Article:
Aid was not absent: I was helped by roommates, a friendly landlord, the international students who taught me how to navigate the complexities of the school system, but I forgot them all. Other immigrants pitched in; my roommates and I were gifted a car—which facilitated driving from city to city to look for apartment rentals—by a friendly Indian professor at a nearby university. No matter; in later versions of the story, this gift became a ‘piece of shit' we had to use for commuting, even as others continued to rely on the trains and subways of New Jersey's transit system. I told stories galore of how the car's floor leaked water, how it broke down at inconvenient times in inconvenient locations. I replaced tales of good fortune and generosity with stories of how landlords turned us away because we were international students (brown ones) whose food smelled, and who would sneak in others to come share their living spaces. We were regarded as hustlers on the legal margins; I took on the hustling part of that identity and made it my own.
In such a context, an ostensibly ‘classically conservative' political message, one that stressed the virtuous qualities of self-reliance, economic frugality, personal responsibility, and their application in that zone of merit and hard work, the free market, fell on welcoming ears. The libertarian fantasy contained within it, that all was possible without the aid and cooperation of others, was an appealing one. After all, my life instantiated the ‘conservative virtues'; I was a skinflint miser, saving and scraping every cent, focused on my path upward and out of campus on to a brighter and better American life—visible ‘outside'—that was my due. Conservative rants against the welfare state and affirmative action fell on eagerly listening ears; I did not want either. I spoke, read, and wrote well in, English. I was self-confident even though persistently racked with sexual anxiety and insecurity. I thought I would find my way through this land and resented those who by dint of being here before had claimed an advantage not due to me.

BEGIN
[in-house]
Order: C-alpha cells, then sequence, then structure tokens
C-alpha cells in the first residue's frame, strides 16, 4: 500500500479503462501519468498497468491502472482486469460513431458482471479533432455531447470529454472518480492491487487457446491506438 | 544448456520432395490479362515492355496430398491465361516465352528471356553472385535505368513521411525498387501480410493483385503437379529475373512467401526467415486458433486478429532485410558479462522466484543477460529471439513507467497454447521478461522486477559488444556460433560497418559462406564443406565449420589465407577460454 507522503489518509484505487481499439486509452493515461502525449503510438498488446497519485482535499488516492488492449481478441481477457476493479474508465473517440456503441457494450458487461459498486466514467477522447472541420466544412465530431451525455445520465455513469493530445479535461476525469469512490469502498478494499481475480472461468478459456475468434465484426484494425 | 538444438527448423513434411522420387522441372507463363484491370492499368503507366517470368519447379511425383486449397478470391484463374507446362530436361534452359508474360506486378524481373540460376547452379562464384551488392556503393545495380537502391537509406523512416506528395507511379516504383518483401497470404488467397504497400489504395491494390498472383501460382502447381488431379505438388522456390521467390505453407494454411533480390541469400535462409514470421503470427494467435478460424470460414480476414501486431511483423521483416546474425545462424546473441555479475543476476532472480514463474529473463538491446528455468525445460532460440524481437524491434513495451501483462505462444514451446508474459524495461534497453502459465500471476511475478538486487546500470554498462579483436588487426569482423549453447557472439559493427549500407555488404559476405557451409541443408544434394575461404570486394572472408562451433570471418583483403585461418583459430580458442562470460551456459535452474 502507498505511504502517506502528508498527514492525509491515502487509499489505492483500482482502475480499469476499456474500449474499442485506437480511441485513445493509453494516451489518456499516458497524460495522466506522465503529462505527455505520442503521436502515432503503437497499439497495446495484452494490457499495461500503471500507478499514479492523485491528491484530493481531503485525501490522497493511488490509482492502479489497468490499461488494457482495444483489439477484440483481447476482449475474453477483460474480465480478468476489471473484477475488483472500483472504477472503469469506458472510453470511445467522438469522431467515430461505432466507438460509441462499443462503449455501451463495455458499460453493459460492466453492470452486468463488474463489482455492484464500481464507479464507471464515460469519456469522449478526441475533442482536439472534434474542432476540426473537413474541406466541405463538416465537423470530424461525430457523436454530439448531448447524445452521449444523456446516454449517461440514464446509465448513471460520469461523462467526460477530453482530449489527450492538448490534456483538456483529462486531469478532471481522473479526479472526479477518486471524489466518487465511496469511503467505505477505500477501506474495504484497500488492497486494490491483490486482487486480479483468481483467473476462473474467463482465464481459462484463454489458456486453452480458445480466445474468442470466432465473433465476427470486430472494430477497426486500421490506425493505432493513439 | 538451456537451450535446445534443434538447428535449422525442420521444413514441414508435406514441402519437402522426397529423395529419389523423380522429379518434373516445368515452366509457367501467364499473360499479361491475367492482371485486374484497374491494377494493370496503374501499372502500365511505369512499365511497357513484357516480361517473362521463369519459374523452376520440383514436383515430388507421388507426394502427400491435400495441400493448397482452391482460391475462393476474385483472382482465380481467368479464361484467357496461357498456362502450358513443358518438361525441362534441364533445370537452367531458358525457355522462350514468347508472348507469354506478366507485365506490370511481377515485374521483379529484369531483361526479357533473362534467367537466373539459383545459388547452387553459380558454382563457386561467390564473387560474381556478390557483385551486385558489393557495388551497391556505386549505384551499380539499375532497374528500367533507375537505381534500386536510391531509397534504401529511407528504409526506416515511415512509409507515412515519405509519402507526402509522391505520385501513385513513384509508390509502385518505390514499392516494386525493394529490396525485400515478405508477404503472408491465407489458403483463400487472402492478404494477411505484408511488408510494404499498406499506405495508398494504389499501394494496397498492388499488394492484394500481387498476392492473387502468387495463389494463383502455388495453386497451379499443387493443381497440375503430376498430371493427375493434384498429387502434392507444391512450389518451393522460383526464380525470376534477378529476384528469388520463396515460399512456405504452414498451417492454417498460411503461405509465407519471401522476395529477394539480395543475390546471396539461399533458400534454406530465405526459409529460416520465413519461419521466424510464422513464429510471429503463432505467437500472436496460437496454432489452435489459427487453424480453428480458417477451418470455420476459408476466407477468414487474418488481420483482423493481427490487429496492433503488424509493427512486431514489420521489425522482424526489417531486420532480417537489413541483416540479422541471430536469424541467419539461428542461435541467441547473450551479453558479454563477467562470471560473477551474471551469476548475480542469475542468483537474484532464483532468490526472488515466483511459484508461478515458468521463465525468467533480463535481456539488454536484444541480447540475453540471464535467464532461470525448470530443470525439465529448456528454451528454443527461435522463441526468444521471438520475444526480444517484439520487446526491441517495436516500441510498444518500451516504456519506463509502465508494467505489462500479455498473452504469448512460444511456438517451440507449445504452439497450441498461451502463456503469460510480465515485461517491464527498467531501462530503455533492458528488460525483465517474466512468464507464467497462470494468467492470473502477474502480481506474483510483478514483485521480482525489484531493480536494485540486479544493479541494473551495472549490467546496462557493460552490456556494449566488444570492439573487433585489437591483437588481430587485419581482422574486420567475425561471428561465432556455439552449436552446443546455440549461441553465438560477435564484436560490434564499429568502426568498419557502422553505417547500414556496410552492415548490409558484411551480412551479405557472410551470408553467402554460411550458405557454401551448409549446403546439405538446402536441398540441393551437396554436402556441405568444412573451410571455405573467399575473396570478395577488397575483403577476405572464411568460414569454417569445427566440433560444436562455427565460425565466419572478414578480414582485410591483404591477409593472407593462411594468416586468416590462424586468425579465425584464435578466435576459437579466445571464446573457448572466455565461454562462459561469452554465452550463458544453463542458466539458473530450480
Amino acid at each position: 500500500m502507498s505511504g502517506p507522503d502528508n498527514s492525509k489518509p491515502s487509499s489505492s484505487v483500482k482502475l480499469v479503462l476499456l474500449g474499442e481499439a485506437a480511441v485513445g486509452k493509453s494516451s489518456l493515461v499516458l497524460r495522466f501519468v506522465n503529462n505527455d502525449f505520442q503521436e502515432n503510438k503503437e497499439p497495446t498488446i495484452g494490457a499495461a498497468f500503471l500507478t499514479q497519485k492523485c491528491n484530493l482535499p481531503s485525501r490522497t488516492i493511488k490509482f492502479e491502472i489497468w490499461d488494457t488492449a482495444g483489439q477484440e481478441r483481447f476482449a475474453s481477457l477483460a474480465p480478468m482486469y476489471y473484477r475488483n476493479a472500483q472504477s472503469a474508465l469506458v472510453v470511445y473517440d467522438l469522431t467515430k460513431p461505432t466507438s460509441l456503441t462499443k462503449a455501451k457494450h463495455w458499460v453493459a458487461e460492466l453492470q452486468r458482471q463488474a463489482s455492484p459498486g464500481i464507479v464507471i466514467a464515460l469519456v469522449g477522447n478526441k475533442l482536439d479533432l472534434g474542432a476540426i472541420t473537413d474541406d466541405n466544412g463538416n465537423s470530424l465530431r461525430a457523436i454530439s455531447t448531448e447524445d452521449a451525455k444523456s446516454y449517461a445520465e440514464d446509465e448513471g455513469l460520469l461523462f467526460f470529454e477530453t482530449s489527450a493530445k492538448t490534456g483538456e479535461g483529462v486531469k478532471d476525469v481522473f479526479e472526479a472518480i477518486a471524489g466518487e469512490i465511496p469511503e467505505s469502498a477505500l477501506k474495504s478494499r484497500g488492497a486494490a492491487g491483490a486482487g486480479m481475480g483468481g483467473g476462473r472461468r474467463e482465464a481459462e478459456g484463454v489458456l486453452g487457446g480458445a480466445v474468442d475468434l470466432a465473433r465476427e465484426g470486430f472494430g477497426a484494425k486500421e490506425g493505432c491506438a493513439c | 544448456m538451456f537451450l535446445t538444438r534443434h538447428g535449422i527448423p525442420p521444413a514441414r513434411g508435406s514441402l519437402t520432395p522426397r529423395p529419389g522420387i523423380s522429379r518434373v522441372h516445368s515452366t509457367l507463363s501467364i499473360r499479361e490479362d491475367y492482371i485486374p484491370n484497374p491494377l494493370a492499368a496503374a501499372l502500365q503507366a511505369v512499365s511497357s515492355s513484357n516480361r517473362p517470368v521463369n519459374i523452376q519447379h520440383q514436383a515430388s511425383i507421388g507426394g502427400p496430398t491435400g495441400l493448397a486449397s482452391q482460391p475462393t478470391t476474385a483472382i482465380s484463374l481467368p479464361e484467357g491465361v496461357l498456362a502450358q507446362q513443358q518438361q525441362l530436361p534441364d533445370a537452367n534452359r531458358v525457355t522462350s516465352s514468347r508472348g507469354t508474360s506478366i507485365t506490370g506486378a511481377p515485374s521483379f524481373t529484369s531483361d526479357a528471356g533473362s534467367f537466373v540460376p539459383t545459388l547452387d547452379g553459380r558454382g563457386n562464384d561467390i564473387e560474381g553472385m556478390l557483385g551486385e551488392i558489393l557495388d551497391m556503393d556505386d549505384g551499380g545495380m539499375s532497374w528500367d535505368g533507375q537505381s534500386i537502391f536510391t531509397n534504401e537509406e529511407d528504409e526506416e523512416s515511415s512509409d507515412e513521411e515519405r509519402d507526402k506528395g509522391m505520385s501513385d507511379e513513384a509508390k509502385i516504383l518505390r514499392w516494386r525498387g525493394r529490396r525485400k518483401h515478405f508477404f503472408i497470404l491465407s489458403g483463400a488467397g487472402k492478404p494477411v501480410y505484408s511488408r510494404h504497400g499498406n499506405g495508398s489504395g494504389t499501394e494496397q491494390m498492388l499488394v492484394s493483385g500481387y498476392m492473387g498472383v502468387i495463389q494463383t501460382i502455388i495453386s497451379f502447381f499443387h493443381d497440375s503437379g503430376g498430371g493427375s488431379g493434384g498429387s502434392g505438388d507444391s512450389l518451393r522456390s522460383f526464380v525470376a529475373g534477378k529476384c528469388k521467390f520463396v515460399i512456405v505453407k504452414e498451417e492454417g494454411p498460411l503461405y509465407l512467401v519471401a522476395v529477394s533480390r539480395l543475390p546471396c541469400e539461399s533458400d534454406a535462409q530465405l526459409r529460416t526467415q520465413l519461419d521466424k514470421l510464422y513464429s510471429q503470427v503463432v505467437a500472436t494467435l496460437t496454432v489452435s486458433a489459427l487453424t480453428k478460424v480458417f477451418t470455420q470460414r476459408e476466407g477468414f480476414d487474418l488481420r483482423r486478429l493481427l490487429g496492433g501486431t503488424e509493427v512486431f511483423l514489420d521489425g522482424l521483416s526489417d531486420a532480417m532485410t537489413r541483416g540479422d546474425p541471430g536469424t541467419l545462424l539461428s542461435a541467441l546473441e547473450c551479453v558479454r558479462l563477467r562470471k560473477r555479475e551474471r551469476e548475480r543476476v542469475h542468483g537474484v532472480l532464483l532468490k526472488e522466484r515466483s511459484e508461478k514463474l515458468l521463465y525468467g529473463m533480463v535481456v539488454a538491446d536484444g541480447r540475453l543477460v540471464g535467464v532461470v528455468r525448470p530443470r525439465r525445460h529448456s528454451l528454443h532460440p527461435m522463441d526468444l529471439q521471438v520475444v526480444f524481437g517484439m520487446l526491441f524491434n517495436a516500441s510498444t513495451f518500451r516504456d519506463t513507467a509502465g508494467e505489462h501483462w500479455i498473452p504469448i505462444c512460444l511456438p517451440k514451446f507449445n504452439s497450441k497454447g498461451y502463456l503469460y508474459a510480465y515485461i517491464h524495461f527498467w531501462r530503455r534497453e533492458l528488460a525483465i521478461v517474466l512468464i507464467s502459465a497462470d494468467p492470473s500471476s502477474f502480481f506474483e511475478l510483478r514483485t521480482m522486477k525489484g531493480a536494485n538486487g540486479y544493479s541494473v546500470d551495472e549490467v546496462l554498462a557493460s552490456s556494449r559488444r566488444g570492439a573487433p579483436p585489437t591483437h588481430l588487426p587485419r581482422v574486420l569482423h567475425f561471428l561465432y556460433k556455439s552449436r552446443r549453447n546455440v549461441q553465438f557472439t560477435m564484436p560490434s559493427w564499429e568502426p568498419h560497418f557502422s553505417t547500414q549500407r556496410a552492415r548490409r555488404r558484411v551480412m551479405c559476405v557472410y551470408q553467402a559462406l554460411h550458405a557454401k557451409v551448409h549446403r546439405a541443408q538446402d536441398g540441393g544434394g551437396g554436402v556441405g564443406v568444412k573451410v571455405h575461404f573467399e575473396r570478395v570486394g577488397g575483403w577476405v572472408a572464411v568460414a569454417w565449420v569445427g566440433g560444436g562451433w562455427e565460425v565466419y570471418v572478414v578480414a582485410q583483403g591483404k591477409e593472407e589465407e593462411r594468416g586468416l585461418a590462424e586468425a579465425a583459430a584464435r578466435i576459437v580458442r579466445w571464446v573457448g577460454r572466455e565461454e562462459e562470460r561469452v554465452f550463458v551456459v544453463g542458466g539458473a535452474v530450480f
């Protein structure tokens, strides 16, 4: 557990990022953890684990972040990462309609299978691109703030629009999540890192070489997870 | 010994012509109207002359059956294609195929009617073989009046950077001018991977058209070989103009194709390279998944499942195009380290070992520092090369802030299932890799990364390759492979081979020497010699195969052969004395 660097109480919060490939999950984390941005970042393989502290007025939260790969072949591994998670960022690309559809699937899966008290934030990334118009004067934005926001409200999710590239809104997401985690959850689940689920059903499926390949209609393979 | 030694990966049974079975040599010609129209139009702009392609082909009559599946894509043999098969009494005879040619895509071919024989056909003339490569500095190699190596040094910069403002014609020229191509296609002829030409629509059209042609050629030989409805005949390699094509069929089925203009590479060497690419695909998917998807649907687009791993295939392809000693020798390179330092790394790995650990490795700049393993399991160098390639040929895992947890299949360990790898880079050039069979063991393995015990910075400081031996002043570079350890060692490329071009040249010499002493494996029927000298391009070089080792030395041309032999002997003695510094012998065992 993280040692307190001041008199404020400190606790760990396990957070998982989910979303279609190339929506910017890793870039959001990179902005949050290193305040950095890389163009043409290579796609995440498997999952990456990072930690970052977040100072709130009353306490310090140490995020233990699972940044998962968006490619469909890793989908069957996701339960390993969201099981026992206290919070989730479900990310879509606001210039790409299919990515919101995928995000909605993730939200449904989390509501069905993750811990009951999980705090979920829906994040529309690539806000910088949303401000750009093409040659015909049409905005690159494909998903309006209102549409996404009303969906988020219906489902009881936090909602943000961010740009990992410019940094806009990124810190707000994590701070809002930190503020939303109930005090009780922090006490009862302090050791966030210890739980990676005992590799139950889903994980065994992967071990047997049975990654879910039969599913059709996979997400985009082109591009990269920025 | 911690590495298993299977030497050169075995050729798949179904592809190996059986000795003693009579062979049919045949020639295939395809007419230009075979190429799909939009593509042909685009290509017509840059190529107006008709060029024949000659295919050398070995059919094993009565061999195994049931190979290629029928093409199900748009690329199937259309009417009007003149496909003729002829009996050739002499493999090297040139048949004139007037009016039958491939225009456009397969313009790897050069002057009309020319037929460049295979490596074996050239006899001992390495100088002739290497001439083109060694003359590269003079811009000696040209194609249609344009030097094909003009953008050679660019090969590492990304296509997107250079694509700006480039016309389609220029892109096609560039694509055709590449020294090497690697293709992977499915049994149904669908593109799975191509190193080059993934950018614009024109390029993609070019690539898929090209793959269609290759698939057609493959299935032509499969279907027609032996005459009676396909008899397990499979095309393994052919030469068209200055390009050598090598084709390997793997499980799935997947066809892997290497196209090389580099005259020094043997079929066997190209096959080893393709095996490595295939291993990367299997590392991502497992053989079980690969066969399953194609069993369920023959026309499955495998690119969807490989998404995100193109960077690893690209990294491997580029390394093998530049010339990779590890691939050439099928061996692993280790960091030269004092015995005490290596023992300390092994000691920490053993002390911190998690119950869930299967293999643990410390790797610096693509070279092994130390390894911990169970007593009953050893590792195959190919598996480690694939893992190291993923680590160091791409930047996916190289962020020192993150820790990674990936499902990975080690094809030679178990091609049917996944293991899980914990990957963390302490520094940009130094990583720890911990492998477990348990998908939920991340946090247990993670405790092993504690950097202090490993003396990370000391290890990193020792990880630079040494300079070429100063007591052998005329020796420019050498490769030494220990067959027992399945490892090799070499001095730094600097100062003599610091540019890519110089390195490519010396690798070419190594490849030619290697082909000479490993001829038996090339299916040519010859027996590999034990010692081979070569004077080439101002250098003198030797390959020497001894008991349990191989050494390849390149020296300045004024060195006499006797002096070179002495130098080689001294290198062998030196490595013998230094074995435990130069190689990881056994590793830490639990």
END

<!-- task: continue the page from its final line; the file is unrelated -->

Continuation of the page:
My Indian middle-class background was one of social, not economic, privilege. I had never considered myself affluent in my old life, and had only taken comfort in the fact I came from a ‘good family' and thus had access to middle-class India's not-inconsiderable blessings of education and cultural privilege. But that privilege was gone now, and my brooding over how I, the resident of one of India's greatest cities, a male member of a proud family, the son of a war hero, had come to find himself living in a dingy apartment in a grimy post-industrial city, subject to constant racial humiliation, only enhanced my sense of loss.
The Conservative ‘Outsider' and His Loss
Daniel McCarthy writes that "before it became conflated with right-wing populism, conservatism was very much a movement of outsiders." These outsiders included immigrants and members of other marginalized groups for "of the twenty-five conservative intellectuals whose photographs appeared on the dust jacket of George H. Nash's The Conservative Intellectual Movement in America Since 1945…four are Roman Catholic, seven are Jewish, another seven…are foreign-born…only five are…of the historically dominant Anglo-Saxon…Protestant strain." These named groups—Catholics, Jews, the foreign-born—had all been, at some point in American history and culture, vilified and consigned to the margins. (In a vivid demonstration of the old saw that nothing unites men like women, none appear in the conservative group whose photographs are noted above.) The American conservative "convention" of welcoming immigrants is usually traced back to its supposed intellectual forefather, Edmund Burke, an Irishman born to a Catholic mother who served in the English Parliament. But conservatism and immigrants belong together not because some immigrants have been conservatives but because they are united by a common sense of loss.